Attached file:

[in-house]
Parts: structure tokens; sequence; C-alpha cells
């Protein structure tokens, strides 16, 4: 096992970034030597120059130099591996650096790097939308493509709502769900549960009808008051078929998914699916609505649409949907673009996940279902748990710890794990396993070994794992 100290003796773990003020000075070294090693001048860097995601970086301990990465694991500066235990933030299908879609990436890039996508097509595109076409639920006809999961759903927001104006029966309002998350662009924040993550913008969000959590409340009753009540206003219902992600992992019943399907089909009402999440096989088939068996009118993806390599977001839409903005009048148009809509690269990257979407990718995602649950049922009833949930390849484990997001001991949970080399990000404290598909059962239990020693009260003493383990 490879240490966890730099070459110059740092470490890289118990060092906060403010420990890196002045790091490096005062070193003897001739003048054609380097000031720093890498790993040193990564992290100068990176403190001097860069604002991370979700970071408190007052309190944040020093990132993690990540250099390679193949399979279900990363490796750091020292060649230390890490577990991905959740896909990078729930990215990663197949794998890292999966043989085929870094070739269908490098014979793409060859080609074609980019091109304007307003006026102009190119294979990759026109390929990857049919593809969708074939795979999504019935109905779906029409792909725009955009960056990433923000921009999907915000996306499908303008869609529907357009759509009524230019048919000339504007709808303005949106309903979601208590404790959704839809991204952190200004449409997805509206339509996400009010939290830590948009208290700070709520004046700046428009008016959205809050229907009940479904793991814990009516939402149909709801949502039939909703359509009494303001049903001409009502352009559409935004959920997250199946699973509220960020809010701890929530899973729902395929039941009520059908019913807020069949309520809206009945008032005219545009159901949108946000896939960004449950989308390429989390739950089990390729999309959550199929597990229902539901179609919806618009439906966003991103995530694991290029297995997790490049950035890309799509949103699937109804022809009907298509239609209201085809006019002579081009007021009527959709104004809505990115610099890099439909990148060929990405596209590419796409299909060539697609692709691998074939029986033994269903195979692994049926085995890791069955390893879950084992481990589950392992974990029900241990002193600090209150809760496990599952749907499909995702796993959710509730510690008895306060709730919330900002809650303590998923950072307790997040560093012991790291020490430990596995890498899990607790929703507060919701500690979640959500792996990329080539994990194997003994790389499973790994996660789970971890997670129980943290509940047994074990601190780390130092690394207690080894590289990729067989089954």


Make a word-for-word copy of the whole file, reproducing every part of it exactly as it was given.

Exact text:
[in-house]
Parts: structure tokens; sequence; C-alpha cells
């Protein structure tokens, strides 16, 4: 096992970034030597120059130099591996650096790097939308493509709502769900549960009808008051078929998914699916609505649409949907673009996940279902748990710890794990396993070994794992 100290003796773990003020000075070294090693001048860097995601970086301990990465694991500066235990933030299908879609990436890039996508097509595109076409639920006809999961759903927001104006029966309002998350662009924040993550913008969000959590409340009753009540206003219902992600992992019943399907089909009402999440096989088939068996009118993806390599977001839409903005009048148009809509690269990257979407990718995602649950049922009833949930390849484990997001001991949970080399990000404290598909059962239990020693009260003493383990 490879240490966890730099070459110059740092470490890289118990060092906060403010420990890196002045790091490096005062070193003897001739003048054609380097000031720093890498790993040193990564992290100068990176403190001097860069604002991370979700970071408190007052309190944040020093990132993690990540250099390679193949399979279900990363490796750091020292060649230390890490577990991905959740896909990078729930990215990663197949794998890292999966043989085929870094070739269908490098014979793409060859080609074609980019091109304007307003006026102009190119294979990759026109390929990857049919593809969708074939795979999504019935109905779906029409792909725009955009960056990433923000921009999907915000996306499908303008869609529907357009759509009524230019048919000339504007709808303005949106309903979601208590404790959704839809991204952190200004449409997805509206339509996400009010939290830590948009208290700070709520004046700046428009008016959205809050229907009940479904793991814990009516939402149909709801949502039939909703359509009494303001049903001409009502352009559409935004959920997250199946699973509220960020809010701890929530899973729902395929039941009520059908019913807020069949309520809206009945008032005219545009159901949108946000896939960004449950989308390429989390739950089990390729999309959550199929597990229902539901179609919806618009439906966003991103995530694991290029297995997790490049950035890309799509949103699937109804022809009907298509239609209201085809006019002579081009007021009527959709104004809505990115610099890099439909990148060929990405596209590419796409299909060539697609692709691998074939029986033994269903195979692994049926085995890791069955390893879950084992481990589950392992974990029900241990002193600090209150809760496990599952749907499909995702796993959710509730510690008895306060709730919330900002809650303590998923950072307790997040560093012991790291020490430990596995890498899990607790929703507060919701500690979640959500792996990329080539994990194997003994790389499973790994996660789970971890997670129980943290509940047994074990601190780390130092690394207690080894590289990729067989089954």